When William Hartnell, the first actor to play The Doctor, chose to leave the series, the writers came up with a unique plot twist The Doctor's race can regenerate. At times of catastrophic injury, they have the ability to completely replace the cells of their body, phoenix-like, and emerge a new person. This gave the show carte blanche to replace the lead whenever they needed to. <p>Back in the days of the fourth Doctor Tom Baker, one adventure revealed that a Time Lord was allowed only twelve regenerations, a total of thirteen bodies. At the time that number seemed years off. Matt Smith is now the eleventh actor to play The Doctor, and that thirteen number seems far too close now. But with the Time Lords no longer around, there's every likelihood that those structures no longer apply, or as former showrunner Russell T. Davies put it, "I'm sure someone will wave the Amulet of Zog and sort it out."
The <b>Doctor Who</b> production team has always been well-versed in pinching a penny. In the earlier years of the show that could mean scads of stock footage, Chroma-Key special effects, and aliens with bubble-wrap for skin. It also meant that a great deal of alien planets looked like a stone quarry in northern England. <p>In recent years, the show is largely filmed in Wales, and many sets and locations are recycled. But they've gotten so good at redressing that unless you were explicitly told, you'd never know that the Oval Office became an acid storage room a few episodes later, or that the Croatian town of Trogir stood in for both Venice and France.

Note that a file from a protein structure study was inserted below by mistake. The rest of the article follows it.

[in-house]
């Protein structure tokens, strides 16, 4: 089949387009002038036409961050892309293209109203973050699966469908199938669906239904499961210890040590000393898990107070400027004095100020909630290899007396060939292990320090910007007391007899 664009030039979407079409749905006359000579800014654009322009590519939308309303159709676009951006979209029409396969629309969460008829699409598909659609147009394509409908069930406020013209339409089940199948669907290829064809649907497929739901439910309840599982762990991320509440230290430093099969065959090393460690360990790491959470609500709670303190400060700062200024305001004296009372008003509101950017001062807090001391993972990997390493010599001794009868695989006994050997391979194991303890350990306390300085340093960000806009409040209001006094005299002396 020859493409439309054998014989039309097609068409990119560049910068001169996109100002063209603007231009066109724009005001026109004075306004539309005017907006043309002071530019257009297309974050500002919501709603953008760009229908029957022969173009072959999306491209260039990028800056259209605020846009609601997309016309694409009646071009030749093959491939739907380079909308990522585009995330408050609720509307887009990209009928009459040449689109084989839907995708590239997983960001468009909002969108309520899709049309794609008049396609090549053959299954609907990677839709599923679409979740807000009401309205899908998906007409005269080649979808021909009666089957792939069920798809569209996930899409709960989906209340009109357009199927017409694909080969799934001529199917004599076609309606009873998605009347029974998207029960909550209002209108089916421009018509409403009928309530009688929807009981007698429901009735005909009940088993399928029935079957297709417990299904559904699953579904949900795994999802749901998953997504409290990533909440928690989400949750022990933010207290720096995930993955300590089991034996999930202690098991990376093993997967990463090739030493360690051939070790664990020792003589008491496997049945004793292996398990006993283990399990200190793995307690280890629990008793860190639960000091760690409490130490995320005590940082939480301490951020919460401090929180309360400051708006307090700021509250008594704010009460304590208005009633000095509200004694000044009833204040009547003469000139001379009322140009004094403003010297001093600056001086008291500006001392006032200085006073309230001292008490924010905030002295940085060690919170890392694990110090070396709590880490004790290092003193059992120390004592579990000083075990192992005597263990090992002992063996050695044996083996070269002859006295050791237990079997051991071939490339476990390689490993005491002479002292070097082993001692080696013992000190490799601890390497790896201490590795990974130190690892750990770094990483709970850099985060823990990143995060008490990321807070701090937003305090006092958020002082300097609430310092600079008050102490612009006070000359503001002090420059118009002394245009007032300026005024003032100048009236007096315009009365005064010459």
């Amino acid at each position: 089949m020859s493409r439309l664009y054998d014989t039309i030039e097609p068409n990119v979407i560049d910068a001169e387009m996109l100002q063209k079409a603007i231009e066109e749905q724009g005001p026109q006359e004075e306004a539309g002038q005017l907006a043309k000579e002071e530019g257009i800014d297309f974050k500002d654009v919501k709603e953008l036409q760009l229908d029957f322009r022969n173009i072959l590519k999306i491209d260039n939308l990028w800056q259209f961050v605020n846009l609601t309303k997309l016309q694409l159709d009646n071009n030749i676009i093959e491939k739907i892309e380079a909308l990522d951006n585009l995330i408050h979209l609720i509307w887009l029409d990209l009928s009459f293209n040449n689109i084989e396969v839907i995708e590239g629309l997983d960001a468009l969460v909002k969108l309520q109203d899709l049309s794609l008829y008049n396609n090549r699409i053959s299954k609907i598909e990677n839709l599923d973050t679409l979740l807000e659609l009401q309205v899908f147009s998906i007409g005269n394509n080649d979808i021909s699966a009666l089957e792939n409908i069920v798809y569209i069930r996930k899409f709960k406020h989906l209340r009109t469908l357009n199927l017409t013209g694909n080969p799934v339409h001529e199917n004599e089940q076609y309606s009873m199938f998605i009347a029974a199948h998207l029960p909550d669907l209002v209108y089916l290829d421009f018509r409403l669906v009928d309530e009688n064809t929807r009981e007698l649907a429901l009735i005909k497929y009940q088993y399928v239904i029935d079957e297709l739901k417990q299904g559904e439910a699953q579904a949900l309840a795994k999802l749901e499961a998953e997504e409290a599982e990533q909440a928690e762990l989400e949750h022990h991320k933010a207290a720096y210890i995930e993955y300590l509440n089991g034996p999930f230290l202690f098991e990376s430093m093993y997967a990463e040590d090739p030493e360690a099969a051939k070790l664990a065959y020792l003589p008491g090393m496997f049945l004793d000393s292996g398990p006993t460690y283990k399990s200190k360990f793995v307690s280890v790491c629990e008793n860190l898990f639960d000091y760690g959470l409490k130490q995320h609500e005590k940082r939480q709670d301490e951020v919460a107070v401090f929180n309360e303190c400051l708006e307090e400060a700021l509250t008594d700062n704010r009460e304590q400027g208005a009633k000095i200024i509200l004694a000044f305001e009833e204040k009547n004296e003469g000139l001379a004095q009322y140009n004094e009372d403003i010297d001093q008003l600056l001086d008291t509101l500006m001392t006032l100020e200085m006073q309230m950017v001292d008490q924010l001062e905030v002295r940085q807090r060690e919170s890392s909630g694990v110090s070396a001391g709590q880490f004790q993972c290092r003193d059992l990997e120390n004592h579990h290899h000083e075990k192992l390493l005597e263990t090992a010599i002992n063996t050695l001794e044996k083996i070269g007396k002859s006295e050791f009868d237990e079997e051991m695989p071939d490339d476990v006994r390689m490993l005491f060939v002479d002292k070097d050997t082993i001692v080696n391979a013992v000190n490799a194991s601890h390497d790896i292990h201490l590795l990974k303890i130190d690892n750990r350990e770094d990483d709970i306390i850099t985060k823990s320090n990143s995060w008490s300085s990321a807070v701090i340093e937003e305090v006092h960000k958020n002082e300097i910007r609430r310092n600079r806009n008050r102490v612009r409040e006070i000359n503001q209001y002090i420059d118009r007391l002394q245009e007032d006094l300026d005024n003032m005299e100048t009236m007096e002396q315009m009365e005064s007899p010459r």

Anagrams, acronyms and wordplay have taken a bigger role in recent adventures of the series. When the first new series was being filmed, the film cans were labeled with a fake production name to throw the information-desperate off the scent. The name chosen was Torchwood, an anagram of <b>Doctor Who</b>. The name eventually became a series of its own, the first spin-off of the series. <p>The Face of Boe gave The Doctor the cryptic advice, You are not alone. Some time later, he met Professor Yana, (Note the initials) who was revealed to be The Doctor's oldest enemy, The Master. He would travel to Earth and take the name of Mister Saxon, which is an anagram of Master No. Six)